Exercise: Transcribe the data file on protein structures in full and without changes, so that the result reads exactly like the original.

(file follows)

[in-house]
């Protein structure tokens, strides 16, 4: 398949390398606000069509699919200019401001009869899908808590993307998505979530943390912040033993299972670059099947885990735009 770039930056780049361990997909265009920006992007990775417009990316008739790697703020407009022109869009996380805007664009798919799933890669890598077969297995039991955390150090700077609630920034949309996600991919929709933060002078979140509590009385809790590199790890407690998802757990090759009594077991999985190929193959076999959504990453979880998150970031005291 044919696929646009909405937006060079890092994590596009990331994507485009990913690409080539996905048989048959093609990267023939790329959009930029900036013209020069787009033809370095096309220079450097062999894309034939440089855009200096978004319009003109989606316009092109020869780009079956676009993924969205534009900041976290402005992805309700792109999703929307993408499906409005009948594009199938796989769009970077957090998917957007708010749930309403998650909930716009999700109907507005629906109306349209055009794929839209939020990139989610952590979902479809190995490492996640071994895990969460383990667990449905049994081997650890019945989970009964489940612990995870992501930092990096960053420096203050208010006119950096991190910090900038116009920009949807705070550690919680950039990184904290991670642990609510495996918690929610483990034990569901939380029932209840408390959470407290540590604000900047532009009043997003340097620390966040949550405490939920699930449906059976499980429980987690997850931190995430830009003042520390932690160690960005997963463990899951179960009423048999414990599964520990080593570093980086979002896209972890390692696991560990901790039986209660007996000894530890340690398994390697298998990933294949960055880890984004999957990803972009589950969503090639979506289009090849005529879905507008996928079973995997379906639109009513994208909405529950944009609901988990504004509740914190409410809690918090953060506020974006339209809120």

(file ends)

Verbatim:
[in-house]
């Protein structure tokens, strides 16, 4: 398949390398606000069509699919200019401001009869899908808590993307998505979530943390912040033993299972670059099947885990735009 770039930056780049361990997909265009920006992007990775417009990316008739790697703020407009022109869009996380805007664009798919799933890669890598077969297995039991955390150090700077609630920034949309996600991919929709933060002078979140509590009385809790590199790890407690998802757990090759009594077991999985190929193959076999959504990453979880998150970031005291 044919696929646009909405937006060079890092994590596009990331994507485009990913690409080539996905048989048959093609990267023939790329959009930029900036013209020069787009033809370095096309220079450097062999894309034939440089855009200096978004319009003109989606316009092109020869780009079956676009993924969205534009900041976290402005992805309700792109999703929307993408499906409005009948594009199938796989769009970077957090998917957007708010749930309403998650909930716009999700109907507005629906109306349209055009794929839209939020990139989610952590979902479809190995490492996640071994895990969460383990667990449905049994081997650890019945989970009964489940612990995870992501930092990096960053420096203050208010006119950096991190910090900038116009920009949807705070550690919680950039990184904290991670642990609510495996918690929610483990034990569901939380029932209840408390959470407290540590604000900047532009009043997003340097620390966040949550405490939920699930449906059976499980429980987690997850931190995430830009003042520390932690160690960005997963463990899951179960009423048999414990599964520990080593570093980086979002896209972890390692696991560990901790039986209660007996000894530890340690398994390697298998990933294949960055880890984004999957990803972009589950969503090639979506289009090849005529879905507008996928079973995997379906639109009513994208909405529950944009609901988990504004509740914190409410809690918090953060506020974006339209809120």